I barely played any new games this year. It feels wrong to admit that, as a professional games journalist, even one who’s not exactly on the frontline any more. It feels like an unforgivable lapse of curiosity. It feels like a retreat. And if I am honest with myself, it was a retreat that began before March – before everything in life became a retreat. I just couldn’t bring myself to start new games, to enter new worlds. I wanted familiarity. As I wrote in May, “there was nothing new I fancied playing, or rather I fancied playing nothing new – I wanted the soothing feeling of old routines, patterns of thought and movement worn smooth with use.”
No, this isn’t a pandemic thing, although it hasn’t helped. It’s also nothing to do with what’s been going on in games. I don’t mean to suggest we’re in the doldrums. Quite the opposite. A glance at my colleagues’ pieces will tell you that this has been a year of exceptional creativity and fun in games, marked by many brilliant releases – from Streets of Rage 4 to 13 Sentinels, Flight Simulator to I Am Dead – and supercharged by the excitement of the new consoles. It used to be de rigueur, come the end of every year, to declare “it’s a great time to be a gamer”, and it’s an awful cliché, but it’s as true now as it ever was.
And if you want me to give you a personal top 5, I can – just about. I played a handful of new games for work that really impressed me, and a couple out of curiosity. I wished I had experienced Kentucky Route Zero as a languid, episodic five-year odyssey rather than a weeklong binge, but its deep Lynchism, stunning interstitial vignettes and moments of complex grace stayed with me a long time. It was like installation art, but good. The Last of Us Part 2 was an openly conflicted blockbuster that carried its convictions through to a devastatingly powerful final third; I hope enough players got past the halfway point to understand what it was up to.
Of course I got on the Hades party train with everyone else and had a glorious time, cooing at the game’s punchy sophistication and saucy millennial swagger. Then I got off at the first stop: you kids have fun now! When I got my new consoles, I didn’t really know which way to turn – I’m still working up the courage for a Demon’s Souls run – but I had to love Astro’s Playroom for being the kind of console exclusive I love best: one that is custom-designed for the peculiarities of its host hardware and the sensibilities of its audience. (In other words, a Nintendo game.)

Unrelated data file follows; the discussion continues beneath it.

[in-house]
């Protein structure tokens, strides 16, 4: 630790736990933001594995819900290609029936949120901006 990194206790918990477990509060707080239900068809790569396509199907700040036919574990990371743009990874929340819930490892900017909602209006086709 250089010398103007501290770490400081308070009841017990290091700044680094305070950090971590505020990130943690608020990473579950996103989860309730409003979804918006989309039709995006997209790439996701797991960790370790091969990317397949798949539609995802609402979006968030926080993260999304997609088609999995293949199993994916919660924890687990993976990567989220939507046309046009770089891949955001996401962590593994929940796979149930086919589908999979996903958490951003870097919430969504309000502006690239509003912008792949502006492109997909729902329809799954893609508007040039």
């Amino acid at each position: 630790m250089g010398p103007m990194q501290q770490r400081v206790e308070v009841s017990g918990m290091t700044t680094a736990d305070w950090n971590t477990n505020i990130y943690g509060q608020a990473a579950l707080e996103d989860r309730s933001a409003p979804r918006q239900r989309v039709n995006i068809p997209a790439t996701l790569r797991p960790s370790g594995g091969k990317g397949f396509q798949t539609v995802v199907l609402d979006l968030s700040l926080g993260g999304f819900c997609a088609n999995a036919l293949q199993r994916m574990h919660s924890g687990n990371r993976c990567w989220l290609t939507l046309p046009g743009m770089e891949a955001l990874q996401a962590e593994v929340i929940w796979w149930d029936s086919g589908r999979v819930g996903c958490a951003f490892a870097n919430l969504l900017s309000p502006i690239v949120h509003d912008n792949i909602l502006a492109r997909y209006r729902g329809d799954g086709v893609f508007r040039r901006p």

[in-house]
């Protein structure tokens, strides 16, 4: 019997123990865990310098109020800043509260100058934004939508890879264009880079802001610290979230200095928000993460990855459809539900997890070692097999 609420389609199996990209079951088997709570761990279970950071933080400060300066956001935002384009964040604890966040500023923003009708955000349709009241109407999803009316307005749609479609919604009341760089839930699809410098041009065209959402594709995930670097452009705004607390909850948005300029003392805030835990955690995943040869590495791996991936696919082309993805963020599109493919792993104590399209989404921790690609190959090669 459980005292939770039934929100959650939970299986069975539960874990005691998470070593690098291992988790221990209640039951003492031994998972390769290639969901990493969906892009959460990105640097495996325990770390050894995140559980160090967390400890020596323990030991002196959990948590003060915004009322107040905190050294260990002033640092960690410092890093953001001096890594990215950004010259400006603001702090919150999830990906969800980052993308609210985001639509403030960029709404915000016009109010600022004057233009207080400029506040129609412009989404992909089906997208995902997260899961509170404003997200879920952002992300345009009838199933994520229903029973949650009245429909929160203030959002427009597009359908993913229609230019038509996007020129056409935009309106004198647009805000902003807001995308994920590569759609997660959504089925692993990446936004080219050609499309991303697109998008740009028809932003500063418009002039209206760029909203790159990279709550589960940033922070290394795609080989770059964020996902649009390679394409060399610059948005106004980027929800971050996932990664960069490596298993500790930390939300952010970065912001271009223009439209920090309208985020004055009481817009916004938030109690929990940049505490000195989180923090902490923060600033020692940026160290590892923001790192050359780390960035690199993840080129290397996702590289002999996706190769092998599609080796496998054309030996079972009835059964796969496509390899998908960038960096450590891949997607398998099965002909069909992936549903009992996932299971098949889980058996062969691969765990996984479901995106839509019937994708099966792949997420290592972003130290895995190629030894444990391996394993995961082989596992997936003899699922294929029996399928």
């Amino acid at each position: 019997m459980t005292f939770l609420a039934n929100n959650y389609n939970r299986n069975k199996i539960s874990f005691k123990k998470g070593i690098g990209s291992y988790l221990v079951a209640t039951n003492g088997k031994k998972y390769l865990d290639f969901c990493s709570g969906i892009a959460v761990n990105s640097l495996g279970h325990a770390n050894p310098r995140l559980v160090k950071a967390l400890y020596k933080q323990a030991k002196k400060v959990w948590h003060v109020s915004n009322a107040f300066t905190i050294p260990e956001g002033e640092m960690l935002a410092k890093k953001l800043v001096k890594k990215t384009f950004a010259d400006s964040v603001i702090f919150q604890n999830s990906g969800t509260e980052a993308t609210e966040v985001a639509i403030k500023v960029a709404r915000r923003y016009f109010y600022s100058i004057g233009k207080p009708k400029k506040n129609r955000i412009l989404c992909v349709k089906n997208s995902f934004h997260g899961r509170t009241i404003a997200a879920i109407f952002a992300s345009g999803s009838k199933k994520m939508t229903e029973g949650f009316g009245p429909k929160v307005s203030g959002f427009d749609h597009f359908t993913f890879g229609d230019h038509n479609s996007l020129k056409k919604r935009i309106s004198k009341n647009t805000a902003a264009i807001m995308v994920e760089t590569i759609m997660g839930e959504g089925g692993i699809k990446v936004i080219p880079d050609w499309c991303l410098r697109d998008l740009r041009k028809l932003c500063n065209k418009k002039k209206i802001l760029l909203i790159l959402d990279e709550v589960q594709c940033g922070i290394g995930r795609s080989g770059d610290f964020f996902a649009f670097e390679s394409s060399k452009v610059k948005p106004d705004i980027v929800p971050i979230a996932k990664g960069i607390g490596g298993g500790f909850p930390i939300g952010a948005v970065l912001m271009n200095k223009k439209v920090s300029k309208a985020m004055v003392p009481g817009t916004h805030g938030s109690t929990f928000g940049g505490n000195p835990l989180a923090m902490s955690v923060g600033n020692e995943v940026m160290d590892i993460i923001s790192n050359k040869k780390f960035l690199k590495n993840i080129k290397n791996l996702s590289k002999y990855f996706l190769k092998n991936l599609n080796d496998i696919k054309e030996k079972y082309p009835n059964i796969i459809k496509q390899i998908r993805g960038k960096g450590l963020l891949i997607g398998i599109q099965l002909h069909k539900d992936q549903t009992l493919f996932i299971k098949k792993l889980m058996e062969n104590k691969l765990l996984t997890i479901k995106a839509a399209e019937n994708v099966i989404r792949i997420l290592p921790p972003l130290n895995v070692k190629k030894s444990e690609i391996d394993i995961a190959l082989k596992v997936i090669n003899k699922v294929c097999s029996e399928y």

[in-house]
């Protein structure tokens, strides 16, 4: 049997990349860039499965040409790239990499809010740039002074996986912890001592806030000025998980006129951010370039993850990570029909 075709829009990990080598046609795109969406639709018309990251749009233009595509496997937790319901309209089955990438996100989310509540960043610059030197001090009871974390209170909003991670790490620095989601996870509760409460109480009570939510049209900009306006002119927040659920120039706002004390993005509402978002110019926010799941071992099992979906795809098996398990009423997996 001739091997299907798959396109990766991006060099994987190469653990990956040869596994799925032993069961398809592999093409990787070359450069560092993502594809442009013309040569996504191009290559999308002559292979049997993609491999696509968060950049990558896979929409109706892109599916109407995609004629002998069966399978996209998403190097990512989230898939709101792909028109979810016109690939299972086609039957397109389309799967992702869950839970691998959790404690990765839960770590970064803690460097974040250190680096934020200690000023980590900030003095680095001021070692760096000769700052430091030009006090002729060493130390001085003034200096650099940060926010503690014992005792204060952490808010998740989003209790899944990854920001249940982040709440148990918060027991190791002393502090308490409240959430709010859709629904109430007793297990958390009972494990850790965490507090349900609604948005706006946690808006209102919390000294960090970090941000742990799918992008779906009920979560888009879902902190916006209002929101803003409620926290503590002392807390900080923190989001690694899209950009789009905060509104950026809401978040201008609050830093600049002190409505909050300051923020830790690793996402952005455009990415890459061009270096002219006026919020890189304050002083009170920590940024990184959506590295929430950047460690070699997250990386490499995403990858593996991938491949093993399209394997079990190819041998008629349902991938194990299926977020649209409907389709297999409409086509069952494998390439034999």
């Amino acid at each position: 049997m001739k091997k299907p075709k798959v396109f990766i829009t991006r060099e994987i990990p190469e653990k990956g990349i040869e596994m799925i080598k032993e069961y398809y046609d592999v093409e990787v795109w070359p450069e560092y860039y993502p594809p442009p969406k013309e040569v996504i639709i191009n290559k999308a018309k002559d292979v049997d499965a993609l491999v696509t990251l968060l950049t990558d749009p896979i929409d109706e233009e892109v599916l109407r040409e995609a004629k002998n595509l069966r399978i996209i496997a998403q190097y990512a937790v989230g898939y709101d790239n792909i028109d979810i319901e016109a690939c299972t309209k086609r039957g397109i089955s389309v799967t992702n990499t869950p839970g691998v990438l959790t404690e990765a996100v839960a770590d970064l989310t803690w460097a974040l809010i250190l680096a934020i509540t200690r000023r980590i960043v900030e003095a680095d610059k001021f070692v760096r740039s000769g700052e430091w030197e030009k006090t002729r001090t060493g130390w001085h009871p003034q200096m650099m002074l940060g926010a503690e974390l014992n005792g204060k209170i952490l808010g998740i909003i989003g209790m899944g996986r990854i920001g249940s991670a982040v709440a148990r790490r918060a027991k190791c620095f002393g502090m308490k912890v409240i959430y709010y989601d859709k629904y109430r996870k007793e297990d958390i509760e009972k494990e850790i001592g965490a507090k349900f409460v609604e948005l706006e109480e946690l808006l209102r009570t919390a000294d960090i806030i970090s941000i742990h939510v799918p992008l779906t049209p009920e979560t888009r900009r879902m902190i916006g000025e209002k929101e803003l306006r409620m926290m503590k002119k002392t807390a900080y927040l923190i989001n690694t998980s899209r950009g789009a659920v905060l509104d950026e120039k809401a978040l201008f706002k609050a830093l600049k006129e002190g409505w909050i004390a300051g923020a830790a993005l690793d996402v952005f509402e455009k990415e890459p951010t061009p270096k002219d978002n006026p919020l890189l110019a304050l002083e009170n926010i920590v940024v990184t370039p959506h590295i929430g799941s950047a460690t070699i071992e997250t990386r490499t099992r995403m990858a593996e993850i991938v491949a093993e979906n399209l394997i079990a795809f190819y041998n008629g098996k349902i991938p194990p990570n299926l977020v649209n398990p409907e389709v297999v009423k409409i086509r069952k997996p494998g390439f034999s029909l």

And I also loved World of Warcraft: Shadowlands, a good new expansion for a very good game that I have spent a terrifying proportion of the last 15 years of my life playing.
But here’s the thing, it wasn’t even the expansion part of Shadowlands that got to me. It was the levelling revamp, Blizzard’s bold and brilliantly executed reorganisation of the game’s pacing, its mathematics and its vast library of content. It was a polished and revitalised way to exhume characters that had been laid to rest, revisit favourite haunts and explore a few places I had missed along the way. It was refreshed and refreshing – but it wasn’t new.
And this, it turned out, is where I wanted to spend my time this year. Alongside my old poison World of Warcraft, I spent months on a second playthrough of The Witcher 3, toying with new builds on Death March difficulty. I frequently found a reason to be checking Forza Horizon 4’s Thursday updates in case there were any tasty reward cars to chase after. I kept plugging away at my favourite game of 2019 and my go-to mobile timekiller, Grindstone (which had a couple of excellent updates this year).
I’m not sure why I could not summon the enthusiasm for entering new worlds and exploring new rulesets this year. The thought of it just tired me out. But I do know that it’s happened to me before. I also know that it’s OK, and that it’s not the same thing as falling out of love with the medium. I’ve actually played games a lot this year – hundreds of hours – and I’ve had a fantastic time. I have been comforted by these older games and felt comfortable in them, knowing where I was, selecting and planning what I wanted to do with the ease and expertise of the aficionado. And I have been rewarded and surprised by them too.
More than any other art form save architecture, games are places, and revisiting a place you love can be an even deeper pleasure than discovering it for the first time. I could have spent 2020 discovering new worlds, and I suppose it’s surprising that I didn’t want to, since in the real world I couldn’t leave my neighbourhood. But it’s also fitting – and perhaps even uplifting – that I found so much joy just soaking in worlds that I know and love. Worlds that feel mine.